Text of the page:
Payment history: Your payment history makes up 35% of your FICO Score and 41% of your VantageScore. Making on-time payments is extremely important to maintaining a good credit score. If you increase the number of credit cards in your wallet, it could be harder to keep track of due dates.

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Tip

To keep track of multiple credit card due dates you can set up automatic payments or alerts to remind you to make payments on time. If your credit cards have different payment due dates, you can ask your credit card companies to adjust them to have the same date across cards.

Credit utilization ratio: Your credit utilization ratio makes up 30% of your credit score. A credit utilization ratio is how much credit you’re using in relation to how much credit you have. You should keep this number under 30% to maintain a good credit score. If you have multiple credit cards and pay your bills in full each month, this number is likely low. But, if you’re racking up large amounts of debt across credit cards to get sign-up bonuses, this number could be higher and your credit score could be affected.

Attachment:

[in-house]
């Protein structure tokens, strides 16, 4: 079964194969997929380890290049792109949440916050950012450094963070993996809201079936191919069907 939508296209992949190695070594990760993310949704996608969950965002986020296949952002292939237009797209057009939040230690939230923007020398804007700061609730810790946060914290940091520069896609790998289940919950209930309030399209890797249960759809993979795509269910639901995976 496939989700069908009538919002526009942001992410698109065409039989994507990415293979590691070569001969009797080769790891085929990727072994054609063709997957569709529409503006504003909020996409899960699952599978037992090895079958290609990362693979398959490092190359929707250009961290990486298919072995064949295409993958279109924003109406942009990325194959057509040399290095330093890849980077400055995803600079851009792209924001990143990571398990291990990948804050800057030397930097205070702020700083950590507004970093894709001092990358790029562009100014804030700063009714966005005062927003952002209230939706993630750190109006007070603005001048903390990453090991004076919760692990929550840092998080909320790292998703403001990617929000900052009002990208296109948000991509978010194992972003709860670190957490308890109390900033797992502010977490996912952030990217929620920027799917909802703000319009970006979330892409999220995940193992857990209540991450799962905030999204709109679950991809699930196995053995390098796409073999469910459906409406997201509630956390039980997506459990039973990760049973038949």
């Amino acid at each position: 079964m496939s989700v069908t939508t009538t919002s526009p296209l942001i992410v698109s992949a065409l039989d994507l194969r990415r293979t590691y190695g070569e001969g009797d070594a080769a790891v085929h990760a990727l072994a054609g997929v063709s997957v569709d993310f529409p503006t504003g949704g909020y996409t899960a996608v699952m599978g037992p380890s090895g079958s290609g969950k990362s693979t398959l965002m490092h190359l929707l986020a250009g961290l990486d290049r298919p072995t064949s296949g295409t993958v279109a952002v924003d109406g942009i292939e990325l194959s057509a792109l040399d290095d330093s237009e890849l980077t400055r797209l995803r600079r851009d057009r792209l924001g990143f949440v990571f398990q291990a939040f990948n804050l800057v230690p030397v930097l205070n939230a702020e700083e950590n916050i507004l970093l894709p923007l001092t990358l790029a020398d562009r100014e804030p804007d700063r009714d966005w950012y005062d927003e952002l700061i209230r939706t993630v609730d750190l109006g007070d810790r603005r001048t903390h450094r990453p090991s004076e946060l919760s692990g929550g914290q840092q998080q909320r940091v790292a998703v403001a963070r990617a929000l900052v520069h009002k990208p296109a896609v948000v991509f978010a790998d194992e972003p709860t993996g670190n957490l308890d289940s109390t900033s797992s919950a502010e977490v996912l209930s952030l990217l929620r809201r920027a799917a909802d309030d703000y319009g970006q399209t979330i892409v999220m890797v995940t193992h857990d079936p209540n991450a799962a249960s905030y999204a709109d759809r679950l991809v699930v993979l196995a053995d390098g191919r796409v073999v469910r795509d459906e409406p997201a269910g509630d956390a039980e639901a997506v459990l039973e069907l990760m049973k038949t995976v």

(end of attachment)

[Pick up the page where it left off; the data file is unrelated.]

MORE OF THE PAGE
Length of credit history: Opening many credit cards just to get the sign-up bonus and then closing the cards can hurt your credit score. Having many recent accounts will reduce the average length of your credit history, which makes up 15% of your credit score. It’s better to keep a card open and use it here and there than to close old cards.

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How many credit cards should I have?